If I don’t honour my weekly creative time and instead put other social and family activities first, I start to feel the lack of connection to my creative self and get more drawn into the mundane world.
I am very good at starting projects but not always completing them. I have been improving in this area over the last couple of years but I am sometimes lazy in bringing my work to a finished state. This is one of the ways I stay within my comfort zone and limit my growth as a writer and artist.
7. Who or what are your creative allies or mentors?
My journal! I always have a notebook on the go where I record my thoughts, feelings, reflections and frustrations as well as ideas and new projects. I find it valuable to look back through old journals to revisit my past self and to dig out forgotten treasures.
My husband, Prem, is definitely my greatest human ally. He has given me so much support and encouragement over the years and never seems fazed by my peaks and troughs.
8. How would you describe the relationship between your creativity and your mothering?
I am a much better mother when I am making time for my creative life. I feel more fulfilled and balanced when I am nourishing the inner me and giving a regular outlet for my expression. And it helps me be more fun and creative, not to mention patient with my children.
I think it is important to model this for my kids so that, when they grow up and have their own families, they strive to find a balance between their own needs and those of their loved ones.
There can be conflict as well, of course. When I am in the midst of a creative project that keeps calling for my attention and input, I feel torn and preoccupied by the responsibility and commitment of childcare.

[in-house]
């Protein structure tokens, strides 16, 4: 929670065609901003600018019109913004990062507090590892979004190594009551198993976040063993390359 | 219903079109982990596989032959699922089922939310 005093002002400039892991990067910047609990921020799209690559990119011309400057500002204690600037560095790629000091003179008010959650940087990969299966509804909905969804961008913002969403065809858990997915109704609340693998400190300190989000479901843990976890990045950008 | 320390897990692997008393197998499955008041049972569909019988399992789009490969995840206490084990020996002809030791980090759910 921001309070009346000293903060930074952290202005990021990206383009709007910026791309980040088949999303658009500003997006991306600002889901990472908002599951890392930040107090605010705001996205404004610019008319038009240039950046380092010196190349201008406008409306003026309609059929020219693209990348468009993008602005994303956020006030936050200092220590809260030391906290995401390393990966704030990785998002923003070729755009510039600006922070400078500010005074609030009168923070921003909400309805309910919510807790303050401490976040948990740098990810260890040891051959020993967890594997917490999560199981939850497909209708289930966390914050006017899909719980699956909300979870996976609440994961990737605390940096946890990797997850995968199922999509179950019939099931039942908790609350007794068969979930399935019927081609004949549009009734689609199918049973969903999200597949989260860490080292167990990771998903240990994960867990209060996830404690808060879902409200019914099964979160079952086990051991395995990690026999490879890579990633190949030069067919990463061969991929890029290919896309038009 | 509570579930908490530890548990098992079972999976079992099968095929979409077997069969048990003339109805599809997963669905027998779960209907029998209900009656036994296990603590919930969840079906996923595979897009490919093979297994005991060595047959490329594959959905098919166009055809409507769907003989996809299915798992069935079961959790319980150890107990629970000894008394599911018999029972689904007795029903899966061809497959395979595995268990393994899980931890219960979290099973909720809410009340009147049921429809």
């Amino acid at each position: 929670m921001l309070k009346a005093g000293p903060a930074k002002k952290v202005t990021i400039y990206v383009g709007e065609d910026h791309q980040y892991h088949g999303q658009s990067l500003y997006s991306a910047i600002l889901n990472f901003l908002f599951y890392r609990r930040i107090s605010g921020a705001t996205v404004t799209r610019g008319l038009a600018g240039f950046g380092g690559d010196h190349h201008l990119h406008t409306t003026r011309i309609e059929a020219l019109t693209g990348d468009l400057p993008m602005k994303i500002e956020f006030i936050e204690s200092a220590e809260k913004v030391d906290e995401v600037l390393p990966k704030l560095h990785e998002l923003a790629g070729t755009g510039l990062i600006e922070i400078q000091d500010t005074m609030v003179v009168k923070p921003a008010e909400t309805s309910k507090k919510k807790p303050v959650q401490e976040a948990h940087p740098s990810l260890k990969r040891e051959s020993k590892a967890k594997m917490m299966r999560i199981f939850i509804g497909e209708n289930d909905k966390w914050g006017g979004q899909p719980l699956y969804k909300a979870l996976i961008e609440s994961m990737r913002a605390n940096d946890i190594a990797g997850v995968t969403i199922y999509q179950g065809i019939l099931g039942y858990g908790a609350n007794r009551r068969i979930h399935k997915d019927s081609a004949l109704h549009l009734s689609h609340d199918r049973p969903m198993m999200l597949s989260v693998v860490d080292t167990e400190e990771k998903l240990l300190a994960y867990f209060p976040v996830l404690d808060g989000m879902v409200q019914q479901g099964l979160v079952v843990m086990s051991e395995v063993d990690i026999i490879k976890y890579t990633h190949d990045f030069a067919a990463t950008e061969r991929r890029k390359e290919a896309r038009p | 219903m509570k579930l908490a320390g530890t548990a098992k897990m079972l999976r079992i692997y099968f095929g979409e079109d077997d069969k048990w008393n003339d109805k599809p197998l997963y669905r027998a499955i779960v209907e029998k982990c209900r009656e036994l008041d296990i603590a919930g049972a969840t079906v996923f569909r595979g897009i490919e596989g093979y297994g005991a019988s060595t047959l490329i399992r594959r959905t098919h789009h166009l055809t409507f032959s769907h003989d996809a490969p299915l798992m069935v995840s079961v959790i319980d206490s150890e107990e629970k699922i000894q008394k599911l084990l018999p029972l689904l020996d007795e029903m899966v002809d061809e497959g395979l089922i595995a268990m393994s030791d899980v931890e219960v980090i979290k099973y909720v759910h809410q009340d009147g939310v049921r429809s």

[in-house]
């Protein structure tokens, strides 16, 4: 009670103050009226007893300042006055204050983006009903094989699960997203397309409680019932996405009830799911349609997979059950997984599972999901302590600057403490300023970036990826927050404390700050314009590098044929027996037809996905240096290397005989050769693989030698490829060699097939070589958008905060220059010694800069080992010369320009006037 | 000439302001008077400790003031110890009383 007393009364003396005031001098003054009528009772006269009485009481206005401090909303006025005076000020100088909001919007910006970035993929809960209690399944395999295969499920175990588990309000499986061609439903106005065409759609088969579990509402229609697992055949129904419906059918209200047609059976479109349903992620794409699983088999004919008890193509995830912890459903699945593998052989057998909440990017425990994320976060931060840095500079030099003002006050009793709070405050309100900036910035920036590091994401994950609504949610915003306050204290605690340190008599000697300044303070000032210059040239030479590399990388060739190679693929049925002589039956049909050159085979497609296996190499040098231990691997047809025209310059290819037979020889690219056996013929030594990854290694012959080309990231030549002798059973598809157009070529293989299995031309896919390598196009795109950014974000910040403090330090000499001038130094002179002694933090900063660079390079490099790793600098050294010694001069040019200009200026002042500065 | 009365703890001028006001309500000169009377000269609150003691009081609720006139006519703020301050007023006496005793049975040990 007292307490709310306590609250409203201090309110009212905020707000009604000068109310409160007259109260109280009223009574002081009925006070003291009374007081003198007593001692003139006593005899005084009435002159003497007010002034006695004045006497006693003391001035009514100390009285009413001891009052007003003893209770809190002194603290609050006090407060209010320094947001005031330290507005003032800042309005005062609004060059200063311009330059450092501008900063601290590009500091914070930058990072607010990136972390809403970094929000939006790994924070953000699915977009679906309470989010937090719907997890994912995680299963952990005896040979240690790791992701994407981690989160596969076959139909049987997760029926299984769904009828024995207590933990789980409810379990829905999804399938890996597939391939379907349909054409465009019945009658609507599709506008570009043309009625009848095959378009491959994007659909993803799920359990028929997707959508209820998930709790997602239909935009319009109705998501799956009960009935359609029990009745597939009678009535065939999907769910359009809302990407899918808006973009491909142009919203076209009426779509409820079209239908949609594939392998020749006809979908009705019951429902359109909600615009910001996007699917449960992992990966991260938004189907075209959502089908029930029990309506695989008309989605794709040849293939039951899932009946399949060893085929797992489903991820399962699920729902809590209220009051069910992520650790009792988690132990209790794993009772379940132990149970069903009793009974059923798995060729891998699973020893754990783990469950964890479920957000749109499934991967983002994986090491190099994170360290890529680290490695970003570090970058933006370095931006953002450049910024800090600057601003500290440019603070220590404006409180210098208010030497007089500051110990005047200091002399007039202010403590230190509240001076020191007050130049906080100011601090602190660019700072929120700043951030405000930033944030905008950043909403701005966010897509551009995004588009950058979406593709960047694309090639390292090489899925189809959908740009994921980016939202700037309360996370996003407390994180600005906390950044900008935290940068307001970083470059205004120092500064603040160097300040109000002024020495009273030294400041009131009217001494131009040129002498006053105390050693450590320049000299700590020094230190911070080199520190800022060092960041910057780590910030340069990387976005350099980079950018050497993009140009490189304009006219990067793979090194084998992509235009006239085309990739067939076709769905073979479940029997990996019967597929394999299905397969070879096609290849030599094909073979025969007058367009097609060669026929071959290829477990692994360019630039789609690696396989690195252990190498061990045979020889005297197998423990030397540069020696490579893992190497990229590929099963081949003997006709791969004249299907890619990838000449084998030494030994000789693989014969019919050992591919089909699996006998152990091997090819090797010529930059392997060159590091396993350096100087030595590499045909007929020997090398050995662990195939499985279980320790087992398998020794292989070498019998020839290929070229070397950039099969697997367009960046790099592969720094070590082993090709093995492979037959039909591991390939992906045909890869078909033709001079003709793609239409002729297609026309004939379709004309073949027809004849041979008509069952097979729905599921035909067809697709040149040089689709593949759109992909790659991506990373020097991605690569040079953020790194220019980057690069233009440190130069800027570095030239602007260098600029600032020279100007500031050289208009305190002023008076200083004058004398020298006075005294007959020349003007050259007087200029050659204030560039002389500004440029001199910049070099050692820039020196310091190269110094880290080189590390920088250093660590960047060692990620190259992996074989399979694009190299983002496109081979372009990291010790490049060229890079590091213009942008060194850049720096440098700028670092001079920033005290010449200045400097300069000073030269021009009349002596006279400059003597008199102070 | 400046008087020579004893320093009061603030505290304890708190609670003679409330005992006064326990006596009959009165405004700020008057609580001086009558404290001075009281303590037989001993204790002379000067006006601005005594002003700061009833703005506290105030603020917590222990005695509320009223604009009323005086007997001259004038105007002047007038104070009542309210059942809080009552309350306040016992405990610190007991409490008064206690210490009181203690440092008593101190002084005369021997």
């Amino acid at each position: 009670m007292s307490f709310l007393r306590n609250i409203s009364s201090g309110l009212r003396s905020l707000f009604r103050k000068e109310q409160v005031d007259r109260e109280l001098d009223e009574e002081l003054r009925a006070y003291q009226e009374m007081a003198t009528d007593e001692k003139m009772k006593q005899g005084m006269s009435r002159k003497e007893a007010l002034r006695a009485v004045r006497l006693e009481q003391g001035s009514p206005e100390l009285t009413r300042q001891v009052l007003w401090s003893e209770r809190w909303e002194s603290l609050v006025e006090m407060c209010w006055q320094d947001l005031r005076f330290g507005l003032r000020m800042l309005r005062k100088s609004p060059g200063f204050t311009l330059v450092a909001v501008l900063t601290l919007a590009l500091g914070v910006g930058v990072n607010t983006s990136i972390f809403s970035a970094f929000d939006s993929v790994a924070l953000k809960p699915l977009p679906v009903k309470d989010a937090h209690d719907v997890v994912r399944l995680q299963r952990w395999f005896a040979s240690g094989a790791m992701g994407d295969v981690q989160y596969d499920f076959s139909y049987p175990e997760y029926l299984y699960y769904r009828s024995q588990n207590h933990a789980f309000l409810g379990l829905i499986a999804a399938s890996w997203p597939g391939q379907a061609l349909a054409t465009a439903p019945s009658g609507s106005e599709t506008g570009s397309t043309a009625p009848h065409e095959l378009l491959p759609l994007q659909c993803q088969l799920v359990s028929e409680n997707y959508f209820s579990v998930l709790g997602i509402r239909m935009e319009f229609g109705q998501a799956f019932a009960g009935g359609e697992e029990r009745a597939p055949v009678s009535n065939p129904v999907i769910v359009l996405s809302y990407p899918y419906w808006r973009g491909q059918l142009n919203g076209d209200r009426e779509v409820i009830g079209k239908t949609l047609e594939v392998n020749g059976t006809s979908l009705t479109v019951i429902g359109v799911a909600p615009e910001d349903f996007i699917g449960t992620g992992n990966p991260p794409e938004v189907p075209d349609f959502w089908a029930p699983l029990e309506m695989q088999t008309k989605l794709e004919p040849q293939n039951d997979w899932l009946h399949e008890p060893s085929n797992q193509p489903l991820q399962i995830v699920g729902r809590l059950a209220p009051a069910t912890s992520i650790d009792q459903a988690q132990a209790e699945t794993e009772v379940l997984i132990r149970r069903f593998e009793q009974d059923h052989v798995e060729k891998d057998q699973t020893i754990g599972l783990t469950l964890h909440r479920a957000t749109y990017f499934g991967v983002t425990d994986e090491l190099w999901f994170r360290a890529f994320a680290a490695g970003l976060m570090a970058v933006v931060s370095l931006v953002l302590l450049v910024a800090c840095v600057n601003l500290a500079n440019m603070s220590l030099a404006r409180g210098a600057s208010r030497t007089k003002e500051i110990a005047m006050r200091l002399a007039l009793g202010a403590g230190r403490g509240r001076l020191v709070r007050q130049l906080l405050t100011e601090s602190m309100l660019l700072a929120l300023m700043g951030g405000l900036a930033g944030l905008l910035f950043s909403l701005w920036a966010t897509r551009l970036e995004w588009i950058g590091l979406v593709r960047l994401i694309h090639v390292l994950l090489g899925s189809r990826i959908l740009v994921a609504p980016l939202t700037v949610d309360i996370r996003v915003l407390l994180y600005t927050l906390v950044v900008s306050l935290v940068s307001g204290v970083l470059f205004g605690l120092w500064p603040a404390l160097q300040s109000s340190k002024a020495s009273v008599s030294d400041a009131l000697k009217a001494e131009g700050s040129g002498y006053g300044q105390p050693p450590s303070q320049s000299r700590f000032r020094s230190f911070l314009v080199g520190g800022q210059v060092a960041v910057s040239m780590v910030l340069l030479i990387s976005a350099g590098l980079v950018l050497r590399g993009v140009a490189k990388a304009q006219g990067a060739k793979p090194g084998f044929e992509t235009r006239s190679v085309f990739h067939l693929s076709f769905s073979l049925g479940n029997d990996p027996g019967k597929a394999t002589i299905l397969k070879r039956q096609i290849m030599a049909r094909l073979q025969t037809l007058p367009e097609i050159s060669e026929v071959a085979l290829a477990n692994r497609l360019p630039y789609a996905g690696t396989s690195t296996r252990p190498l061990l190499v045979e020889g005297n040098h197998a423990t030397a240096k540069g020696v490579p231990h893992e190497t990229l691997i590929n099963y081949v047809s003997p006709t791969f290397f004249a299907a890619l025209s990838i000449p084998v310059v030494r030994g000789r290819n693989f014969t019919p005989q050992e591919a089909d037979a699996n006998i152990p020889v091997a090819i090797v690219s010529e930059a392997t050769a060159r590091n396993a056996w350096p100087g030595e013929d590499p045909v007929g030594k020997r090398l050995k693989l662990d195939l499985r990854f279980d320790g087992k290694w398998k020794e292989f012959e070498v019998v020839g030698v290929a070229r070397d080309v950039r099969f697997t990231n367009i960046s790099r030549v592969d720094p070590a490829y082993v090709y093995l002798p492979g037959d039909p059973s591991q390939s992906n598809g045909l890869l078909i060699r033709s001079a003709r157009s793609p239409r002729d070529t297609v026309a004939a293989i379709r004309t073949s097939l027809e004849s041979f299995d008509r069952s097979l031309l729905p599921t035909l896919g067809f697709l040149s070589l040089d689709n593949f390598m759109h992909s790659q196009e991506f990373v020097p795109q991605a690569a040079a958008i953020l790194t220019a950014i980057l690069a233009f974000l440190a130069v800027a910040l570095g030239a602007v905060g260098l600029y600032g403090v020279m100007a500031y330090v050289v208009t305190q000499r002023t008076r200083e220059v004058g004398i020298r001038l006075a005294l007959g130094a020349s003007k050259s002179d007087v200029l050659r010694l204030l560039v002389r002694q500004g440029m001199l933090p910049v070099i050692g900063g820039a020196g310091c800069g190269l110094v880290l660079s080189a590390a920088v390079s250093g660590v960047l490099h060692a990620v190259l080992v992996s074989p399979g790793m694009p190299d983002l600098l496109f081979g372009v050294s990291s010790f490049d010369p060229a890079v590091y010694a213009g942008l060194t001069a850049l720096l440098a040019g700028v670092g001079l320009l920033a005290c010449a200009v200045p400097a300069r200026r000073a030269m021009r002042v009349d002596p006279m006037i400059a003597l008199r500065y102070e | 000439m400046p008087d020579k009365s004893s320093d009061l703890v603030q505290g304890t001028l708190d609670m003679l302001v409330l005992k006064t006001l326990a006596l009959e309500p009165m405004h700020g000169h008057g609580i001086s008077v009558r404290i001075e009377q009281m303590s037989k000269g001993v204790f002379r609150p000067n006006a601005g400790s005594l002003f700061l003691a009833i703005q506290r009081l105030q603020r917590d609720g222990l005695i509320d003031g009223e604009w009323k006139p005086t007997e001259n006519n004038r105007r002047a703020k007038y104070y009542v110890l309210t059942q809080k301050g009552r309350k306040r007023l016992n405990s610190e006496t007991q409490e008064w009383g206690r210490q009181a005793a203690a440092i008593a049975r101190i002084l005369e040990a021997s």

9. To what extent does your creative work generate a financial income for your family? How does this reality compare to your aspirations around this?
I have recently returned to the ‘world of work’ after ten years of intensive mothering and full time home-educating (immense work in itself). Now that I have more time, I am determined to make a substantial contribution to our family’s income doing what I love, which centres around my own creative work and supporting others in their personal and creative journeys.
10. What would you say to a mother who is struggling to express herself in the midst of her family commitments?
Find a regular time slot in your week when you can dedicate yourself to your creative process, even if it is 15 minutes to scribble down a few words or a picture. Honour it and stick to it. It will support you to thrive and flourish.
Start practising the art of asking for what you need – space for yourself, help with childcare etc. It is easy for us mothers to live out of balance, taking care of others first. Your creativity is an essential part of who you are, it deserves your time and focus.
11. Big yourself up, sister – share your current / most exciting projects, web and social media links:
Voices from the MotherVerse!
You can read my poetry and prose on roshnii.net
And you can read my (mostly) non-fiction musings on Medium.
Born and raised in London, I left England’s cities for a quieter life in closer connection to the cycles of Nature.
I am passionate about creativity in all its forms, as a means of personal expression, transformation and spiritual practice.
As well as being a writer, artist and musician, I support families through the journey of pregnancy, birth and parenthood as a doula and birth mentor.